Trust – by Hernan Diaz – independent book review – Historical Fiction (United States)

When a friend first told me about this book, I was completely intrigued for a couple of reasons. The author had previously won multiple awards for his first novel, IN THE DISTANCE. And this second novel is built around the intersection of story and truth and how the two change depending on who is narrating. Unfortunately, I didn’t find the novel’s execution nearly as intriguing as the premise. Awarded three stars on Goodreads; if pushed, I might say 3.5.

TRUST is a uniquely constructed book  Author Hernan Diaz has divided the book into four sections, each with its own author and perspective. And these section authors use different writing constructs – i.e. novel, first person account, or cryptic personal diary entries. But despite these differences, all four parts orbit around the same two people – a successful and very wealthy NYC financier and his wife in the early to mid 1900s.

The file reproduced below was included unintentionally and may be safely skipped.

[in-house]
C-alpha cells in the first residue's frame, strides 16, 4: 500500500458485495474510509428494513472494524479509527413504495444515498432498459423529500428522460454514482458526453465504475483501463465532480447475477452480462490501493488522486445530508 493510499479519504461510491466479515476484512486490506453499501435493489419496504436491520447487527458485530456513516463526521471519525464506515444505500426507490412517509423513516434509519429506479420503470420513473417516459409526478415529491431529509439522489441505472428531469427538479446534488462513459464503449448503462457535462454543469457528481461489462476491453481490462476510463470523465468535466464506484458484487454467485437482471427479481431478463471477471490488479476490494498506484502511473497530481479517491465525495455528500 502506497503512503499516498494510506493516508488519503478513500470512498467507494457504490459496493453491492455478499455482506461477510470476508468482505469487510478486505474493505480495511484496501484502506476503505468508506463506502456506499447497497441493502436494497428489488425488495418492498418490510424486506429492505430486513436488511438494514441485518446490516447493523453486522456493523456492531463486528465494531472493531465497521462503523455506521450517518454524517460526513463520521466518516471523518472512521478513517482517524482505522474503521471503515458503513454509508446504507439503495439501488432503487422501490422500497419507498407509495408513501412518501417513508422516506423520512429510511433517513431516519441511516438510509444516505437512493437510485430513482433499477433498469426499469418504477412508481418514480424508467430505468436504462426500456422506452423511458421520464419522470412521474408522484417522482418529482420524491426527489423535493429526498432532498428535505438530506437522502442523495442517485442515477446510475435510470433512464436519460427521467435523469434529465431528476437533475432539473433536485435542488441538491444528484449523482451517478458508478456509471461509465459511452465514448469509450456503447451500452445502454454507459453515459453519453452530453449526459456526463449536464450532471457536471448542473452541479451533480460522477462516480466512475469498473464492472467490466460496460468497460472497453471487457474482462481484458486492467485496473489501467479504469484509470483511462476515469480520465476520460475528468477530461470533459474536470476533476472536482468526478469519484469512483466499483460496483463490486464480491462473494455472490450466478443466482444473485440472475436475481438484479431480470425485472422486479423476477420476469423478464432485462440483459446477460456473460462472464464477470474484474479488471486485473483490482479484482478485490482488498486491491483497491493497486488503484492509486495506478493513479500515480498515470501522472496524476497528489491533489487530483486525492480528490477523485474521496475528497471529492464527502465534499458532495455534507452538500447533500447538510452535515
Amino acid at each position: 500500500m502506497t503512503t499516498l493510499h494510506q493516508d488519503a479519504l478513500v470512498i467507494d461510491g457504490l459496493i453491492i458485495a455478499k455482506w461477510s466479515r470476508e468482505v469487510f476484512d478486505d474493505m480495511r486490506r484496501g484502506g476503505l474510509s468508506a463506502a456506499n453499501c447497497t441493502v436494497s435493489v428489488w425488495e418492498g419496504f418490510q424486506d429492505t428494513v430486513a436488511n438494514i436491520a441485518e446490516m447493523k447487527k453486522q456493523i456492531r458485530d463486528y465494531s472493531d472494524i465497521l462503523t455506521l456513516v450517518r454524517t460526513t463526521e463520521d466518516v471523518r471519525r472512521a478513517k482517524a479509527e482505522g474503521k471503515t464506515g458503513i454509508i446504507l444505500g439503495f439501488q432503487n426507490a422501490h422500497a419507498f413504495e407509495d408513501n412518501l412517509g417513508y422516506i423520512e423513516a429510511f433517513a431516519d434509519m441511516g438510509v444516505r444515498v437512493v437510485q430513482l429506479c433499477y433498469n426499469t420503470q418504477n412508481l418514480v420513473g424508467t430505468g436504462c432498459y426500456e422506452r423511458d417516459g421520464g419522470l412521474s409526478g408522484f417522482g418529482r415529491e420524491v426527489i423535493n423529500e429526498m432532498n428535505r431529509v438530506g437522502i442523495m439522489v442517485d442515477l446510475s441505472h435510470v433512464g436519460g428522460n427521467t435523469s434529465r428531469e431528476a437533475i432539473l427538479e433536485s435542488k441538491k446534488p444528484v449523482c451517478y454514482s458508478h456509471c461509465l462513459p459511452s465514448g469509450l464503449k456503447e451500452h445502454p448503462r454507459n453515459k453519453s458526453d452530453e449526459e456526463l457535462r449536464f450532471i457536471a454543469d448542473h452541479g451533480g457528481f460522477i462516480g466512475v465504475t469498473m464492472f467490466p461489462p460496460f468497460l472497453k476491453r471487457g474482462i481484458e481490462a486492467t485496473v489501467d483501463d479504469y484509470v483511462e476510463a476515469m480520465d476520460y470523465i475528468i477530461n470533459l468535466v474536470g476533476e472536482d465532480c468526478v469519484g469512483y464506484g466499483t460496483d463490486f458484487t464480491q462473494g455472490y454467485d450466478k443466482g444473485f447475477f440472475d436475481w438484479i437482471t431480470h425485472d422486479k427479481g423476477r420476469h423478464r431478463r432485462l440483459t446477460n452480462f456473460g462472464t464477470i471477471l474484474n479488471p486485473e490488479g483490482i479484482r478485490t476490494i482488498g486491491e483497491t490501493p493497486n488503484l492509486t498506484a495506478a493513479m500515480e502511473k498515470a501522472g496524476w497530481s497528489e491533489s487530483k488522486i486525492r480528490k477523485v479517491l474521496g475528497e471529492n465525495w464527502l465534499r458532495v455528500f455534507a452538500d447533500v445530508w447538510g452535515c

As readers move from story to story, their opinions will likely shift and the book becomes an exercise in figuring out which account you believe to be closest to the truth. Are insiders more reliable, or outsiders? Can people be accurate in their self-assessments? Whose version of events do you “trust” most? Ultimately, it winds up being mostly up to you to decide. 

What I found however is that after starting the book completely absorbed, I became less so as I progressed. I found what I experienced as deliberate confusion. Some people were introduced, details of their lives shared but I didn’t care much about any of them. And in hindsight much of the information included wasn’t relevant to the overarching story. Finally, what I think was intended to be a BIG surprise (at the end of the book) didn’t turn out to be a worthy enough pay-off for me. Or even that much of a surprise.

Author Hernan Dias
Photo from his Website

The novel did feel original in that I have never read a book with this kind of structure. And I did appreciate the overall theme – that all individuals see things differently. That is something I think we all too often forget. So, I recommend the book. I just thought it had the potential to be better. 

More about the author, Hernan Diaz.

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